- The “cloud” perspective (which describes how the data from the sensors is used). However, it might be much more difficult to detect infringement, because you’re basically claiming a software process running on a private server.
- The entire system (which covers the sensors and the servers operating together). However, you might end up with a divided infringement problem where one entity owns or operates the sensors, and another entity aggregates or processes the data.
Sometimes overcoming this problem may require compromise — maybe you simply can’t claim the invention from the perspective of a single device. However, in most cases, a smart drafter can find a way to craft independent claims that don’t have a divided infringement problem, and that’s usually a strong approach.
Challenge #3: Subject-Matter Eligibility Post Alice v CLS Bank Decision:
Patenting inventions directed to the IoT domain has become more challenging in wake of the Alice decision. The following explains the scenario in detail. IoT broadly involves convergence of many technologies, the chief among them being:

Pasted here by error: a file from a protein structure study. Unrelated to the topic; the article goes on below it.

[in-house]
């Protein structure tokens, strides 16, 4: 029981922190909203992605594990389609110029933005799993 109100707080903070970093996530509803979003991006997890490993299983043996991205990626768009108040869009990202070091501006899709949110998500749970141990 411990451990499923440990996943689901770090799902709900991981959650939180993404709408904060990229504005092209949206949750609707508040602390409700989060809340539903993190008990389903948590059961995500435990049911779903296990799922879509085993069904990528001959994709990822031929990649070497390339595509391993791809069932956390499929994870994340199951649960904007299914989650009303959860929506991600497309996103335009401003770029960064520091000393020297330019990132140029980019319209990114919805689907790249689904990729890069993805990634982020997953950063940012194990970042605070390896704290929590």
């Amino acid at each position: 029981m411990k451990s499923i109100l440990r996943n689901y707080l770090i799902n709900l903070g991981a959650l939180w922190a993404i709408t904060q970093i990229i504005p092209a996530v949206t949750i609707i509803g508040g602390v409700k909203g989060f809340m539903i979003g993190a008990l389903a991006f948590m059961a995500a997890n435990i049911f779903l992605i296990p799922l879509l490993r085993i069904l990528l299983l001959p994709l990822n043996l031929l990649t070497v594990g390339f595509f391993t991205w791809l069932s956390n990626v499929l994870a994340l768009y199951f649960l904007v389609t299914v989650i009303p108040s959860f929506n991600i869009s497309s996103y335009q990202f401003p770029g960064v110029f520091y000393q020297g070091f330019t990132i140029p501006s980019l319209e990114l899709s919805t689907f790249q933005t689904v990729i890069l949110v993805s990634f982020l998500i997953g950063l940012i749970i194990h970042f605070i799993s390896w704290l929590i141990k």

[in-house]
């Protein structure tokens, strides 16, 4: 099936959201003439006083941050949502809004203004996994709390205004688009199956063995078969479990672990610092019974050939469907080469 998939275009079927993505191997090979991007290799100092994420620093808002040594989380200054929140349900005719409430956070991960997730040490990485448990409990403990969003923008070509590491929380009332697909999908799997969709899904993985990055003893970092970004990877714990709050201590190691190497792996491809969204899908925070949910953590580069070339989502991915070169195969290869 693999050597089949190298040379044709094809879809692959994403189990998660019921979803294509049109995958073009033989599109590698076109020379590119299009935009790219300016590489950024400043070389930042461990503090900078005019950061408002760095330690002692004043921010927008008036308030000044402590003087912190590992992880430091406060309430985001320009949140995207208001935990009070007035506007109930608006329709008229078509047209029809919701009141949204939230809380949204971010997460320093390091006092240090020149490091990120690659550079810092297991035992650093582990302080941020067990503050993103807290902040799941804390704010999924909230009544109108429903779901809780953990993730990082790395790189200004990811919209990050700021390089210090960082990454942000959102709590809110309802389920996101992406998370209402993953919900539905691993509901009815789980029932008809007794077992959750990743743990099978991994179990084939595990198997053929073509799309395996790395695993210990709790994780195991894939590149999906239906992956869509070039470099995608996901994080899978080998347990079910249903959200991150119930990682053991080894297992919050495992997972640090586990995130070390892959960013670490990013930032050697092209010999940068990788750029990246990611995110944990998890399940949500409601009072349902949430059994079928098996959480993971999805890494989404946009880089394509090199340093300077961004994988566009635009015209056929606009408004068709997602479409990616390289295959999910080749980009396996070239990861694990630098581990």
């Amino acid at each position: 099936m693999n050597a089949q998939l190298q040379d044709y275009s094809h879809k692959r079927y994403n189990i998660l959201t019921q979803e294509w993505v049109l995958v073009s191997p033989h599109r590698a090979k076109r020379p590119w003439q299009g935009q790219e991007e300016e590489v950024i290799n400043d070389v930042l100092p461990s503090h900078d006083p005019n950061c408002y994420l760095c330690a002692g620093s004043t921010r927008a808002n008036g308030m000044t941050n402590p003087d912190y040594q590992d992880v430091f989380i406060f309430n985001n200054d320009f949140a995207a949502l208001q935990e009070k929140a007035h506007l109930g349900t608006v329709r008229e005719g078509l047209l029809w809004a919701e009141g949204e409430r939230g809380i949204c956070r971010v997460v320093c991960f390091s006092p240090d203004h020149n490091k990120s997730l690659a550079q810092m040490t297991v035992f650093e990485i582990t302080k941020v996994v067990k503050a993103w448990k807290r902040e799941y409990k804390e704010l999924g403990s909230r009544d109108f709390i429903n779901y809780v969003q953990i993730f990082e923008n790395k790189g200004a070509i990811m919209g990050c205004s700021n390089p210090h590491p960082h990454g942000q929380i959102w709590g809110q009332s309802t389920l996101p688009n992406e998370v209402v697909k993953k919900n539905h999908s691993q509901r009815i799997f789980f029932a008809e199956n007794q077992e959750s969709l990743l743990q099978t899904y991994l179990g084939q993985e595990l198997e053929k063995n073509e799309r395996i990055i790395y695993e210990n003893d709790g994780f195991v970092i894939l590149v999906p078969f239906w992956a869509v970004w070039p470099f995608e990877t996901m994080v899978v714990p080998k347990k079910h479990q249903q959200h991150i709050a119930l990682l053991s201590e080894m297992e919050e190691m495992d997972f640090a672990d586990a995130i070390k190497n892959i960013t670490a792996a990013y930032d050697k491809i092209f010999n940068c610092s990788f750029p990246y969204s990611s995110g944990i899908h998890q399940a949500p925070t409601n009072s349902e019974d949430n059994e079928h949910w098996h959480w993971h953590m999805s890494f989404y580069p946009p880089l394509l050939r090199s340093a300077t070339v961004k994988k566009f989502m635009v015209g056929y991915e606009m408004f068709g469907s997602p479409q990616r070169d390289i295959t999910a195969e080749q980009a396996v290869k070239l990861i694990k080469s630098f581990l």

- Real time analytics [big data algorithms]
- Machine learning [deep learning algorithms]
- Commodity Sensors [generic]
- Embedded systems [well known technology]
Essentially, IoT employs the above-mentioned technologies in their current state of art and does not intend to induce improvement in their functioning. IoT enables the aforesaid technologies to connect and exchange data (speak with each other), thereby creating opportunities for more direct integration of the physical world into the computer-based systems. This results in efficiency improvements, economic benefits, and reduced human exertions.
Since the underlying objective of IoT ecosystems is concerned with achieving economic benefits and process optimizations, there is a high chance of an invention directed to IoT being characterized as an abstract idea without producing any technical improvement/tangible result.
In wake of the recent decisions concerning patent eligibility, there is a need for strategic application drafting for IoT inventions. The foregoing need becomes obvious in view of the following case laws:
Alice Two-Part Test
- laws of nature, natural phenomena, and abstract ideas are not patent eligible.
- Determine a.) if there is an abstract idea in the claim/is the claim directed to an abstract idea? b.) If answer to a.) is yes, whether the additional elements recited in the claim transform the nature of the claim into a patent eligible application.
Diamond v Diehr
- Although the claim may encompass a mathematical formula, if it “implements or applies that formula in a structure or process, which when considered as a whole, is performing a function which patent laws are designed to protect”, the claim is patent eligible.